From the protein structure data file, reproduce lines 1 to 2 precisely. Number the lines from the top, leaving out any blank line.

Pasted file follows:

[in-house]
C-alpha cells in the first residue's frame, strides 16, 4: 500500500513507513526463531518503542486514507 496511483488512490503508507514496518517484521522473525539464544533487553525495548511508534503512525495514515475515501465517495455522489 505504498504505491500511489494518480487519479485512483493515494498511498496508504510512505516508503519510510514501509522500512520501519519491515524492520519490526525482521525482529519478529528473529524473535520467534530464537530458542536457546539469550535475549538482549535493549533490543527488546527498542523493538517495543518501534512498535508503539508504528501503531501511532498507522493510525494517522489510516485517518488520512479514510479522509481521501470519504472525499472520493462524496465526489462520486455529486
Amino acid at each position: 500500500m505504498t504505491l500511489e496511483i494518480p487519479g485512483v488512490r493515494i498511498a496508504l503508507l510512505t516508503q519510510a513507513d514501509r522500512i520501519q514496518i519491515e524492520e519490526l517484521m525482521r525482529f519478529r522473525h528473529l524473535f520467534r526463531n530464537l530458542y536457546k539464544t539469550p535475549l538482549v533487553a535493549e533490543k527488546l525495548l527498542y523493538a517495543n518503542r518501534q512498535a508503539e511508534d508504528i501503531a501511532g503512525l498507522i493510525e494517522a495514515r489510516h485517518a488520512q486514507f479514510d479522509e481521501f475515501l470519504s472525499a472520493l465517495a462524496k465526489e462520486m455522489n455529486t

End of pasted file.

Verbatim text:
[in-house]
C-alpha cells in the first residue's frame, strides 16, 4: 500500500513507513526463531518503542486514507 496511483488512490503508507514496518517484521522473525539464544533487553525495548511508534503512525495514515475515501465517495455522489 505504498504505491500511489494518480487519479485512483493515494498511498496508504510512505516508503519510510514501509522500512520501519519491515524492520519490526525482521525482529519478529528473529524473535520467534530464537530458542536457546539469550535475549538482549535493549533490543527488546527498542523493538517495543518501534512498535508503539508504528501503531501511532498507522493510525494517522489510516485517518488520512479514510479522509481521501470519504472525499472520493462524496465526489462520486455529486